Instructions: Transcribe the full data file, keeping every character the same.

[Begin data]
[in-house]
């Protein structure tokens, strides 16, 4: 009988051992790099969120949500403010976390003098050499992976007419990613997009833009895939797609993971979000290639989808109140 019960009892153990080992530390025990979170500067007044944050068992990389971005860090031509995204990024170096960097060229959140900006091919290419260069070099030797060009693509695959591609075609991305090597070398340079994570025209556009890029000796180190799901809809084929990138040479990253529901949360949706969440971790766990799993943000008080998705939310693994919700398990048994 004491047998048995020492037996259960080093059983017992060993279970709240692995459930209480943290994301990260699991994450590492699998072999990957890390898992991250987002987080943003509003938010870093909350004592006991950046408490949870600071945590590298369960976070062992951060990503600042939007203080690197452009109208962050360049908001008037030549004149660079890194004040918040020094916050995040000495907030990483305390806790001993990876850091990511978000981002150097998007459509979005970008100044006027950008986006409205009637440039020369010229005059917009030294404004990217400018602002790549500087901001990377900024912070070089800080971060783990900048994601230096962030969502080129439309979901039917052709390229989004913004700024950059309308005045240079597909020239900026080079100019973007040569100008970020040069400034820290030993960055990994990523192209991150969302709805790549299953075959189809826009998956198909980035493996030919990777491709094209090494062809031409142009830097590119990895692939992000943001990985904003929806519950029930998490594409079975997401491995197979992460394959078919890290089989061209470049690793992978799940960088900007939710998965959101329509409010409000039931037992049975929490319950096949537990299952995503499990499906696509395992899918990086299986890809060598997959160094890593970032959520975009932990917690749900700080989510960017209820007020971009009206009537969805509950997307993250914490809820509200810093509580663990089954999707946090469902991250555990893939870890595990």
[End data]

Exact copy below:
[in-house]
């Protein structure tokens, strides 16, 4: 009988051992790099969120949500403010976390003098050499992976007419990613997009833009895939797609993971979000290639989808109140 019960009892153990080992530390025990979170500067007044944050068992990389971005860090031509995204990024170096960097060229959140900006091919290419260069070099030797060009693509695959591609075609991305090597070398340079994570025209556009890029000796180190799901809809084929990138040479990253529901949360949706969440971790766990799993943000008080998705939310693994919700398990048994 004491047998048995020492037996259960080093059983017992060993279970709240692995459930209480943290994301990260699991994450590492699998072999990957890390898992991250987002987080943003509003938010870093909350004592006991950046408490949870600071945590590298369960976070062992951060990503600042939007203080690197452009109208962050360049908001008037030549004149660079890194004040918040020094916050995040000495907030990483305390806790001993990876850091990511978000981002150097998007459509979005970008100044006027950008986006409205009637440039020369010229005059917009030294404004990217400018602002790549500087901001990377900024912070070089800080971060783990900048994601230096962030969502080129439309979901039917052709390229989004913004700024950059309308005045240079597909020239900026080079100019973007040569100008970020040069400034820290030993960055990994990523192209991150969302709805790549299953075959189809826009998956198909980035493996030919990777491709094209090494062809031409142009830097590119990895692939992000943001990985904003929806519950029930998490594409079975997401491995197979992460394959078919890290089989061209470049690793992978799940960088900007939710998965959101329509409010409000039931037992049975929490319950096949537990299952995503499990499906696509395992899918990086299986890809060598997959160094890593970032959520975009932990917690749900700080989510960017209820007020971009009206009537969805509950997307993250914490809820509200810093509580663990089954999707946090469902991250555990893939870890595990």